Advanced Search
MyIDEAS: Login to save this article or follow this journal

The Role of Feelings in Investor Decision-Making

Contents:

Author Info

  • Brian M. Lucey
  • Michael Dowling

Abstract

This paper surveys the research on the influence of investor feelings on equity pricing and also develops a theoretical basis with which to understand the emerging findings of this area. The theoretical basis is developed with reference to research in the fields of economic psychology and decision-making . Recent advancements in understanding how feelings affect the general decision-making of individuals, especially under conditions of risk and uncertainty [e.g. Loewenstein et al . (2001). Psychological Bulletin 127: 267-286], are covered by the review. The theoretical basis is applied to analyze the existing research on investor feelings [e.g. Kamstra et al . (2000). American Economic Review (forthcoming); Hirshleifer and Shumway (2003). Journal of Finance 58 (3): 1009-1032]. This research can be broadly described as investigating whether variations in feelings that are widely experienced by people influence investor decision-making and, consequently, lead to predictable patterns in equity pricing. The paper concludes by suggesting a number of directions for future empirical and theoretical research. Copyright Blackwell Publishers Ltd, 2005.

Download Info

If you experience problems downloading a file, check if you have the proper application to view it first. In case of further problems read the IDEAS help page. Note that these files are not on the IDEAS site. Please be patient as the files may be large.
File URL: http://www.blackwell-synergy.com/servlet/useragent?func=synergy&synergyAction=showTOC&journalCode=joes&volume=19&issue=2&year=2005&part=null
File Function: link to full text
Download Restriction: Access to full text is restricted to subscribers.

As the access to this document is restricted, you may want to look for a different version under "Related research" (further below) or search for a different version of it.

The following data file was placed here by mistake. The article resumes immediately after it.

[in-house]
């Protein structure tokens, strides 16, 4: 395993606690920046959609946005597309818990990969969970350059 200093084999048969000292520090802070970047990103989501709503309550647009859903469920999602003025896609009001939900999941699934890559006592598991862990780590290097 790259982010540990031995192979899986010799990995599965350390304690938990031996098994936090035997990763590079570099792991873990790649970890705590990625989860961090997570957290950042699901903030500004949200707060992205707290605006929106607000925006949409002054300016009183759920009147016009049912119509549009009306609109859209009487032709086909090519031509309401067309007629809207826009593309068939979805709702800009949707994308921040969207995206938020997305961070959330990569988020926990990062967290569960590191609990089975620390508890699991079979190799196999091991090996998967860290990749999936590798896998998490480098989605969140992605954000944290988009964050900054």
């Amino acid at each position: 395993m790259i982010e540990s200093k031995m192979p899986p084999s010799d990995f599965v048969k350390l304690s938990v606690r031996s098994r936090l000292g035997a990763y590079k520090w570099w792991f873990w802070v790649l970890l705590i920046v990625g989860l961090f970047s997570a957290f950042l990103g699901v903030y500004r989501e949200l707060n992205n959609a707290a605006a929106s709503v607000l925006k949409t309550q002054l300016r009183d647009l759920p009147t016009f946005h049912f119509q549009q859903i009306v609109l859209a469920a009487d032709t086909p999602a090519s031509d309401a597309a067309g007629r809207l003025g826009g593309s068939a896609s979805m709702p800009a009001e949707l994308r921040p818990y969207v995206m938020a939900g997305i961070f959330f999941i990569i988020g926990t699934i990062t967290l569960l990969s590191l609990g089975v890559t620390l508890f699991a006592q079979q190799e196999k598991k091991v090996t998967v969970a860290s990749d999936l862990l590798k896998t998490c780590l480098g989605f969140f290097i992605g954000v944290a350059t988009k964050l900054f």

Bibliographic Info

Article provided by Wiley Blackwell in its journal Journal of Economic Surveys.

Volume (Year): 19 (2005)
Issue (Month): 2 (04)
Pages: 211-237

as in new window
Handle: RePEc:bla:jecsur:v:19:y:2005:i:2:p:211-237

Contact details of provider:
Web page: http://www.blackwellpublishing.com/journal.asp?ref=0950-0804

Order Information:
Web: http://www.blackwellpublishing.com/subs.asp?ref=0950-0804

Related research

Keywords:

References

No references listed on IDEAS
You can help add them by filling out this form.

Citations

Citations are extracted by the CitEc Project, subscribe to its RSS feed for this item.
as in new window

Cited by:
  1. José L. B. Fernandes & Juan Ignacio Peña & Benjamin M. Tabak, 2006. "Myopic Loss Aversion and House-Money Effect Overseas: an experimental approach," Working Papers Series 115, Central Bank of Brazil, Research Department.
  2. Charles Kenny, 2011. "Bentham from the Crypt Once More: Politicians in Pursuit of Happiness," Working Papers id:4332, eSocialSciences.
  3. Marc Joëts, 2012. "Energy price transmissions during extreme movements," EconomiX Working Papers 2012-38, University of Paris West - Nanterre la Défense, EconomiX.
  4. Daskalakis, George & Symeonidis, Lazaros & Markellos, Raphael, 2009. "Does the weather affect stock market volatility?," MPRA Paper 34128, University Library of Munich, Germany.